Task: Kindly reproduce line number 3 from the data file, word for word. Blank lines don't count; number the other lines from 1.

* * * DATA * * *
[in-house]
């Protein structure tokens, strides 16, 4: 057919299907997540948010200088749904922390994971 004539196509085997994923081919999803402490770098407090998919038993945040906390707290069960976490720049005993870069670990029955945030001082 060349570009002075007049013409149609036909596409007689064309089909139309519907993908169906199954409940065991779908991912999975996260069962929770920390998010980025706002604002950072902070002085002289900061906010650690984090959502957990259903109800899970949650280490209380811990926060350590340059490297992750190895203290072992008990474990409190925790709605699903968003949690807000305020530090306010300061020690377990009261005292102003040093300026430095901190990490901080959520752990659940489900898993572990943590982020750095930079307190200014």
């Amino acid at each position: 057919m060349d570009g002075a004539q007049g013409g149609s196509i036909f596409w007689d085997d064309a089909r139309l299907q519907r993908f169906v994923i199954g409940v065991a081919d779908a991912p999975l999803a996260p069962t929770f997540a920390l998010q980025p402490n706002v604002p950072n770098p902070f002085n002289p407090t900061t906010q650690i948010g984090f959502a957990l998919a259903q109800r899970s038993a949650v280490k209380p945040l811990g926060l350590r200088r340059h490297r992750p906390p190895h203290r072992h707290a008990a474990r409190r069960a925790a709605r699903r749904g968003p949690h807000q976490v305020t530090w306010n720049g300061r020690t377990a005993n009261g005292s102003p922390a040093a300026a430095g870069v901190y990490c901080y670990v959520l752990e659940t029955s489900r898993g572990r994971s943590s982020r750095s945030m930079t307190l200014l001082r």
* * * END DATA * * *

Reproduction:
């Amino acid at each position: 057919m060349d570009g002075a004539q007049g013409g149609s196509i036909f596409w007689d085997d064309a089909r139309l299907q519907r993908f169906v994923i199954g409940v065991a081919d779908a991912p999975l999803a996260p069962t929770f997540a920390l998010q980025p402490n706002v604002p950072n770098p902070f002085n002289p407090t900061t906010q650690i948010g984090f959502a957990l998919a259903q109800r899970s038993a949650v280490k209380p945040l811990g926060l350590r200088r340059h490297r992750p906390p190895h203290r072992h707290a008990a474990r409190r069960a925790a709605r699903r749904g968003p949690h807000q976490v305020t530090w306010n720049g300061r020690t377990a005993n009261g005292s102003p922390a040093a300026a430095g870069v901190y990490c901080y670990v959520l752990e659940t029955s489900r898993g572990r994971s943590s982020r750095s945030m930079t307190l200014l001082r």